How many of you are working on informational/how-to writing right now? Our kindergarten classes are in full swing. The students love informational writing. We have been reading non-fiction books and writing the information we learn from them.
As we worked on "how-to" writing, we wanted to write about "How to Build a Snowman," but we don't get snow in south Georgia, so we had to be creative. I found a great video about "How to Build a Snowman" so the students could at least see how it is done. The video is short and simple. You can find the video HERE!
After the video, I asked the students, "Who wants to build a snowman?" Of course they all raised their hand and looked at me sort of puzzled. I asked them if we had any snow and of course they said, "No." I told them that we had to be creative, and then I started pulling some supplies out of my bag (marshmallows, icing, pretzel sticks, mini chocolate chip morsels, and miniature Reese's cups). They knew from the marshmallows what we were going to do.
We discussed which supplies we would use for what parts of the snowman, and I modeled the procedure. Then, off to work they went. You can see from the photos below that they had a blast!
We used icing to hold the "snowballs" together.
We used pretzel sticks for the arms.
Mini chocolate morsels worked great for the face and buttons.
It was starting to get a little messy since it was so hard for some of them not to lick their fingers during the process.
Last, they added a miniature Reese's cup for the hat!
I thought they turned out very cute! They had a blast making these snowmen!
Of course we had to tie in some learning during this fun process, so we wrote our steps for "How to Build a Snowman" using the words first, next, and last. You can see their writing samples below. We acted like we had the real items for the snowman in our writing.
First, we roll three balls of snow on top of each other. Next, we give the snowman two arms and eyes. Last, we give the snowman a hat and tie.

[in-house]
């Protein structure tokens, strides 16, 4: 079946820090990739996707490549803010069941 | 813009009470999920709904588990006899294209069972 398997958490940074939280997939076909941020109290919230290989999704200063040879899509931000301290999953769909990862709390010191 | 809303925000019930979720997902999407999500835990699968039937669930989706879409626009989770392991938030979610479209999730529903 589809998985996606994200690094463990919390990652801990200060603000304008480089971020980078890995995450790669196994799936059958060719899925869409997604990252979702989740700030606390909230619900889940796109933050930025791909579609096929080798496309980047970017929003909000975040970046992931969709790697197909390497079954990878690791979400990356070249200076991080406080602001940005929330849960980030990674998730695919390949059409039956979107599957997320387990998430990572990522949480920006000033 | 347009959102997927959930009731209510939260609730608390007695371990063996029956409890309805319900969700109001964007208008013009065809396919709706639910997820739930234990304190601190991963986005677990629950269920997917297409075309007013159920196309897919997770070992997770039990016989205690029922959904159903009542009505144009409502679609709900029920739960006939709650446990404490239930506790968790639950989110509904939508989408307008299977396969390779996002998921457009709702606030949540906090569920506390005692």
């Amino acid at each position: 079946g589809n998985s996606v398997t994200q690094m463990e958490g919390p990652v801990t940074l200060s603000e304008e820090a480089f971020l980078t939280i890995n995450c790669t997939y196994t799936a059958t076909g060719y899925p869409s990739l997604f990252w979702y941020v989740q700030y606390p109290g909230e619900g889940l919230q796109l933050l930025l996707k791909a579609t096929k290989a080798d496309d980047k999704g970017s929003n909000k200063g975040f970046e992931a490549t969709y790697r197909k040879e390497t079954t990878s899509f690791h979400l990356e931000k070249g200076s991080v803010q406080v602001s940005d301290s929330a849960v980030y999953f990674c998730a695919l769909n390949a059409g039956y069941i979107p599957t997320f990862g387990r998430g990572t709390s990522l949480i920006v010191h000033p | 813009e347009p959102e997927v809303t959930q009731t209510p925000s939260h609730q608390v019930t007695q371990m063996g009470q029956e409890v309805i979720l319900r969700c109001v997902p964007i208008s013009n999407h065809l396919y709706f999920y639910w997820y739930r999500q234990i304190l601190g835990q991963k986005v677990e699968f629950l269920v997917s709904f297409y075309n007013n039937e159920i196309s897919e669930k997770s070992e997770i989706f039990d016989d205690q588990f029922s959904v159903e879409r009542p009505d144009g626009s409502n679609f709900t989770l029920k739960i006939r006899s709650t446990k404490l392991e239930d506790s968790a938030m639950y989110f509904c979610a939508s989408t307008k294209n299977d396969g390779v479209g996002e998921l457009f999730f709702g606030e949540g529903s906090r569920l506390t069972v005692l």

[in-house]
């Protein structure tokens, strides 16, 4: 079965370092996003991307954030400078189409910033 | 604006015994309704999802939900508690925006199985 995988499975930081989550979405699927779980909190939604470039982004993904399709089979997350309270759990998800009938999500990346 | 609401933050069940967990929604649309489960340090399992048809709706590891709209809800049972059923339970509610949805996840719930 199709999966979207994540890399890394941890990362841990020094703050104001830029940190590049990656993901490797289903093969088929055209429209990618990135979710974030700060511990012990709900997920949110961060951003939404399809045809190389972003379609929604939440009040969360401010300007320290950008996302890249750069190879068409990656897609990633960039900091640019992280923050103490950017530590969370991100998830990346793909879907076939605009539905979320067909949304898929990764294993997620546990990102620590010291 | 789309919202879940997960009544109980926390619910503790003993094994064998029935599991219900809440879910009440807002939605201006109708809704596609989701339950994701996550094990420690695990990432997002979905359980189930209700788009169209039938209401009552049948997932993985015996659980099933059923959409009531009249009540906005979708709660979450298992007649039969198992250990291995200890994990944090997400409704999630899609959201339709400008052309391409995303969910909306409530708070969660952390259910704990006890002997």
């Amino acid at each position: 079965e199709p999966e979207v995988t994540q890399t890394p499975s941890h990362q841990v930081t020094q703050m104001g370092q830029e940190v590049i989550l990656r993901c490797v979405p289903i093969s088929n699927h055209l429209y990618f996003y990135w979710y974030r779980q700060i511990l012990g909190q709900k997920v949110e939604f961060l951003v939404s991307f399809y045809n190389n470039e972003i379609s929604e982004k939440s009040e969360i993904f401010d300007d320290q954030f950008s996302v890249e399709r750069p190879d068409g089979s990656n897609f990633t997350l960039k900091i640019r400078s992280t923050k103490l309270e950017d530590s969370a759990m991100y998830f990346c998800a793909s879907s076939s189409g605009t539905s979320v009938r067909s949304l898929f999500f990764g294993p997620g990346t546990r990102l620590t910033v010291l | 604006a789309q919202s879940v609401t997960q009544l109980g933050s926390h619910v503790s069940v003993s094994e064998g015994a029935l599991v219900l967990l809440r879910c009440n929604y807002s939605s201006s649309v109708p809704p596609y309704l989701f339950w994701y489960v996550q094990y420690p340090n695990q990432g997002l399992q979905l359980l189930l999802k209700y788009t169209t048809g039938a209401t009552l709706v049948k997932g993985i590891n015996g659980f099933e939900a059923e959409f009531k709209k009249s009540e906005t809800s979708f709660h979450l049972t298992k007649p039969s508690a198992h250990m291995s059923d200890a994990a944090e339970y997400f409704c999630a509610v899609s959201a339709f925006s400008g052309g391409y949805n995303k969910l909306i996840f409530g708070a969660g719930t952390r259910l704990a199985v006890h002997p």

First, you make three snowballs and put three snowballs on each other. Next, you put the eyes and the mouth and buttons. (You can see that this student is still confusing "in" with "and.")
First, you roll three balls of snow! Next, you can make a face. Last, you add a scarf. Then you add a hat. The hat is pink!
First, you pack snow. Then you roll them. Next, you add coal to make the eyes and carrot for the nose and add twigs. Last, you add a hat. Then you put a pipe. Then you put a bowtie.
These students definitely had some different ideas about decorating their snowmen. I thought they did an awesome job!
Last, I just have to share this adorable "How to" writing from one of my students below. After we completed several "How to" writings together with the same topics such as the one above, students were allowed to choose their own topics for their "How to" books. This one below made my day. I rolled with laughter when I read it, and, of course, the student did too. She couldn't wait for me to read it. I was going to take them up and finish conferencing with them the next day, but she begged me to read hers, so I had to. I definitely had to share it with my husband!
Remember that the students chose their own topics.
How to Make Dr. Clements Happy (title page)
First, you give her flowers. Then give her a hug. Next, you give her your good behavior (notice the smiley face I am holding that I give to students who I catch being good). Last, you find her a man to date.
I thought this was hilarious, and I love her illustrations.
If you like the "How to" writings and you need more ideas, you can find them below! The snowman writing template from above is in the "January Writing Center" packet below. There is a different "How to Build a Snowman" template in the Winter Print and Learn pack below.
I hope your students have fun with their "How-to" writings!